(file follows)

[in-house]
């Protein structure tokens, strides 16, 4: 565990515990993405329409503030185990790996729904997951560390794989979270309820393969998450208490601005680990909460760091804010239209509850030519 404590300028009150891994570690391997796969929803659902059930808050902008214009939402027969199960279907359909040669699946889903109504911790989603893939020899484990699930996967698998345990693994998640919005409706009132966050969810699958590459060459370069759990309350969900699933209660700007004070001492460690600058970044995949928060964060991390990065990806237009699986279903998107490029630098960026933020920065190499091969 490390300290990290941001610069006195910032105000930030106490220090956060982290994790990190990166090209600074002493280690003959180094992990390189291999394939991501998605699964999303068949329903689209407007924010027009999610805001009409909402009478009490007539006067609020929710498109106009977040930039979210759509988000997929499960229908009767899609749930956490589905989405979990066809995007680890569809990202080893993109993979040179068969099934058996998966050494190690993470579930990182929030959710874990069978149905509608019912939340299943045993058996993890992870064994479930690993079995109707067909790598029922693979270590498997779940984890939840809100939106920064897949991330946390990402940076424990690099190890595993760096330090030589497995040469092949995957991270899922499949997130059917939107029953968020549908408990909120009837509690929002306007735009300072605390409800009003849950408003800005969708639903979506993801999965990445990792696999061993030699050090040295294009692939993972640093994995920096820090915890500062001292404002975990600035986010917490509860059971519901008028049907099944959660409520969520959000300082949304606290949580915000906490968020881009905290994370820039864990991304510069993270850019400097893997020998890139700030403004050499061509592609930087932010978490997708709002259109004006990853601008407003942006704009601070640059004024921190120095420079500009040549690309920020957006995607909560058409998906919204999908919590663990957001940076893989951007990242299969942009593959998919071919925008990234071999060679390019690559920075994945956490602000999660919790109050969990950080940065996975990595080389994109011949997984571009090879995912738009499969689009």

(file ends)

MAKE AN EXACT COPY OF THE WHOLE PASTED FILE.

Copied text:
[in-house]
């Protein structure tokens, strides 16, 4: 565990515990993405329409503030185990790996729904997951560390794989979270309820393969998450208490601005680990909460760091804010239209509850030519 404590300028009150891994570690391997796969929803659902059930808050902008214009939402027969199960279907359909040669699946889903109504911790989603893939020899484990699930996967698998345990693994998640919005409706009132966050969810699958590459060459370069759990309350969900699933209660700007004070001492460690600058970044995949928060964060991390990065990806237009699986279903998107490029630098960026933020920065190499091969 490390300290990290941001610069006195910032105000930030106490220090956060982290994790990190990166090209600074002493280690003959180094992990390189291999394939991501998605699964999303068949329903689209407007924010027009999610805001009409909402009478009490007539006067609020929710498109106009977040930039979210759509988000997929499960229908009767899609749930956490589905989405979990066809995007680890569809990202080893993109993979040179068969099934058996998966050494190690993470579930990182929030959710874990069978149905509608019912939340299943045993058996993890992870064994479930690993079995109707067909790598029922693979270590498997779940984890939840809100939106920064897949991330946390990402940076424990690099190890595993760096330090030589497995040469092949995957991270899922499949997130059917939107029953968020549908408990909120009837509690929002306007735009300072605390409800009003849950408003800005969708639903979506993801999965990445990792696999061993030699050090040295294009692939993972640093994995920096820090915890500062001292404002975990600035986010917490509860059971519901008028049907099944959660409520969520959000300082949304606290949580915000906490968020881009905290994370820039864990991304510069993270850019400097893997020998890139700030403004050499061509592609930087932010978490997708709002259109004006990853601008407003942006704009601070640059004024921190120095420079500009040549690309920020957006995607909560058409998906919204999908919590663990957001940076893989951007990242299969942009593959998919071919925008990234071999060679390019690559920075994945956490602000999660919790109050969990950080940065996975990595080389994109011949997984571009090879995912738009499969689009």